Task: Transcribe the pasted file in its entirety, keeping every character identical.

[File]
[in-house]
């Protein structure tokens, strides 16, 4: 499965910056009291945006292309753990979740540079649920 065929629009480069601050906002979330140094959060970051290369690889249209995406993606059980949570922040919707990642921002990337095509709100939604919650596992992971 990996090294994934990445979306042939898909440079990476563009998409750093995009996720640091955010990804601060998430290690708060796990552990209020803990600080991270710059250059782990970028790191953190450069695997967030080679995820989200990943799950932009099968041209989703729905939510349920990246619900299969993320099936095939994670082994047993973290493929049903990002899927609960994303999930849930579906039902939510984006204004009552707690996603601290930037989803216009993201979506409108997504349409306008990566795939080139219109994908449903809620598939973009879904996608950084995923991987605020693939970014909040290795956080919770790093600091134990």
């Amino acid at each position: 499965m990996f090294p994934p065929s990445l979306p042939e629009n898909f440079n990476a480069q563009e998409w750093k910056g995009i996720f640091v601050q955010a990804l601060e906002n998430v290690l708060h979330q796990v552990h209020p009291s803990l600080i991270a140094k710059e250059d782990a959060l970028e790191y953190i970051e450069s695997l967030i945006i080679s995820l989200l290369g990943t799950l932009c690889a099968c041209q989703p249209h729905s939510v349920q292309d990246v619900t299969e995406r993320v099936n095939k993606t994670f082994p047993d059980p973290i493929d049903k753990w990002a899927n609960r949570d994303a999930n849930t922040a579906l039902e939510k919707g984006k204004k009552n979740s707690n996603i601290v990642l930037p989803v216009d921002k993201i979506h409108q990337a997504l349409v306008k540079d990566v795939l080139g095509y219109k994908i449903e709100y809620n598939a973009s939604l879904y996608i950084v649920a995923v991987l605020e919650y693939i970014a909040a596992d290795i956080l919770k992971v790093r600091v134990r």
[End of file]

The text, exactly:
[in-house]
């Protein structure tokens, strides 16, 4: 499965910056009291945006292309753990979740540079649920 065929629009480069601050906002979330140094959060970051290369690889249209995406993606059980949570922040919707990642921002990337095509709100939604919650596992992971 990996090294994934990445979306042939898909440079990476563009998409750093995009996720640091955010990804601060998430290690708060796990552990209020803990600080991270710059250059782990970028790191953190450069695997967030080679995820989200990943799950932009099968041209989703729905939510349920990246619900299969993320099936095939994670082994047993973290493929049903990002899927609960994303999930849930579906039902939510984006204004009552707690996603601290930037989803216009993201979506409108997504349409306008990566795939080139219109994908449903809620598939973009879904996608950084995923991987605020693939970014909040290795956080919770790093600091134990």
């Amino acid at each position: 499965m990996f090294p994934p065929s990445l979306p042939e629009n898909f440079n990476a480069q563009e998409w750093k910056g995009i996720f640091v601050q955010a990804l601060e906002n998430v290690l708060h979330q796990v552990h209020p009291s803990l600080i991270a140094k710059e250059d782990a959060l970028e790191y953190i970051e450069s695997l967030i945006i080679s995820l989200l290369g990943t799950l932009c690889a099968c041209q989703p249209h729905s939510v349920q292309d990246v619900t299969e995406r993320v099936n095939k993606t994670f082994p047993d059980p973290i493929d049903k753990w990002a899927n609960r949570d994303a999930n849930t922040a579906l039902e939510k919707g984006k204004k009552n979740s707690n996603i601290v990642l930037p989803v216009d921002k993201i979506h409108q990337a997504l349409v306008k540079d990566v795939l080139g095509y219109k994908i449903e709100y809620n598939a973009s939604l879904y996608i950084v649920a995923v991987l605020e919650y693939i970014a909040a596992d290795i956080l919770k992971v790093r600091v134990r």